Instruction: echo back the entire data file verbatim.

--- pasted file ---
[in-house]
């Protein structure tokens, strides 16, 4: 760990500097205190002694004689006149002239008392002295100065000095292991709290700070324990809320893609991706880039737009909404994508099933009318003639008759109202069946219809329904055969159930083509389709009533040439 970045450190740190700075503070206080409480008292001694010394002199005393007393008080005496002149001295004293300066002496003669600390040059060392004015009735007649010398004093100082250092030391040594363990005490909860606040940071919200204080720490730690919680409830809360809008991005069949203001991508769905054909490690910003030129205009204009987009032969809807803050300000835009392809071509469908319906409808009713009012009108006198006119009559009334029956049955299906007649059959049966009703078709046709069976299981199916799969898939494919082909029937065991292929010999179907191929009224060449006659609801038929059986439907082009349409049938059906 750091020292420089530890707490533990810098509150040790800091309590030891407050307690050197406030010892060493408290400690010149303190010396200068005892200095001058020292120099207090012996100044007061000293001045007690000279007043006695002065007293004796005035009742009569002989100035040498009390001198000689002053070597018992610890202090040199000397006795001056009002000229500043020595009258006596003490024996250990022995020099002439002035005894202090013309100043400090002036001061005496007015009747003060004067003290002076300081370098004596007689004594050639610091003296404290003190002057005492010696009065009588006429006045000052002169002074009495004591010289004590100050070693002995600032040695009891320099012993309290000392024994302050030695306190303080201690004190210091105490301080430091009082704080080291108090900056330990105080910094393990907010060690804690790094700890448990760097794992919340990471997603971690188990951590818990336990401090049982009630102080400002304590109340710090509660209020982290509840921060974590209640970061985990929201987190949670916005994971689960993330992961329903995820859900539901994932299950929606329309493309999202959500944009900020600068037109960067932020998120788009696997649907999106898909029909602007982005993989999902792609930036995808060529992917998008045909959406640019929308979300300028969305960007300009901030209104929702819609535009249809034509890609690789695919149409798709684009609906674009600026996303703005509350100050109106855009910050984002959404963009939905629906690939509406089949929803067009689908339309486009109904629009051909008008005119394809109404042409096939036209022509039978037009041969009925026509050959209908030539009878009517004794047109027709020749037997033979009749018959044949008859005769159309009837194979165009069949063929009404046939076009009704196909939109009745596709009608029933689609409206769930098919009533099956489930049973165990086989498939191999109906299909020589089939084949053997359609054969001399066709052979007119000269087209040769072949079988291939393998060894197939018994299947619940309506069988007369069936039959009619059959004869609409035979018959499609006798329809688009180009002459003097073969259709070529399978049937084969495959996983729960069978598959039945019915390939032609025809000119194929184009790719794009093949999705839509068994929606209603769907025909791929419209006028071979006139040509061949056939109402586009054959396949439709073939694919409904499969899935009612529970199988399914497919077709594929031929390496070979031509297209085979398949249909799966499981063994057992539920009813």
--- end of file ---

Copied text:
[in-house]
């Protein structure tokens, strides 16, 4: 760990500097205190002694004689006149002239008392002295100065000095292991709290700070324990809320893609991706880039737009909404994508099933009318003639008759109202069946219809329904055969159930083509389709009533040439 970045450190740190700075503070206080409480008292001694010394002199005393007393008080005496002149001295004293300066002496003669600390040059060392004015009735007649010398004093100082250092030391040594363990005490909860606040940071919200204080720490730690919680409830809360809008991005069949203001991508769905054909490690910003030129205009204009987009032969809807803050300000835009392809071509469908319906409808009713009012009108006198006119009559009334029956049955299906007649059959049966009703078709046709069976299981199916799969898939494919082909029937065991292929010999179907191929009224060449006659609801038929059986439907082009349409049938059906 750091020292420089530890707490533990810098509150040790800091309590030891407050307690050197406030010892060493408290400690010149303190010396200068005892200095001058020292120099207090012996100044007061000293001045007690000279007043006695002065007293004796005035009742009569002989100035040498009390001198000689002053070597018992610890202090040199000397006795001056009002000229500043020595009258006596003490024996250990022995020099002439002035005894202090013309100043400090002036001061005496007015009747003060004067003290002076300081370098004596007689004594050639610091003296404290003190002057005492010696009065009588006429006045000052002169002074009495004591010289004590100050070693002995600032040695009891320099012993309290000392024994302050030695306190303080201690004190210091105490301080430091009082704080080291108090900056330990105080910094393990907010060690804690790094700890448990760097794992919340990471997603971690188990951590818990336990401090049982009630102080400002304590109340710090509660209020982290509840921060974590209640970061985990929201987190949670916005994971689960993330992961329903995820859900539901994932299950929606329309493309999202959500944009900020600068037109960067932020998120788009696997649907999106898909029909602007982005993989999902792609930036995808060529992917998008045909959406640019929308979300300028969305960007300009901030209104929702819609535009249809034509890609690789695919149409798709684009609906674009600026996303703005509350100050109106855009910050984002959404963009939905629906690939509406089949929803067009689908339309486009109904629009051909008008005119394809109404042409096939036209022509039978037009041969009925026509050959209908030539009878009517004794047109027709020749037997033979009749018959044949008859005769159309009837194979165009069949063929009404046939076009009704196909939109009745596709009608029933689609409206769930098919009533099956489930049973165990086989498939191999109906299909020589089939084949053997359609054969001399066709052979007119000269087209040769072949079988291939393998060894197939018994299947619940309506069988007369069936039959009619059959004869609409035979018959499609006798329809688009180009002459003097073969259709070529399978049937084969495959996983729960069978598959039945019915390939032609025809000119194929184009790719794009093949999705839509068994929606209603769907025909791929419209006028071979006139040509061949056939109402586009054959396949439709073939694919409904499969899935009612529970199988399914497919077709594929031929390496070979031509297209085979398949249909799966499981063994057992539920009813």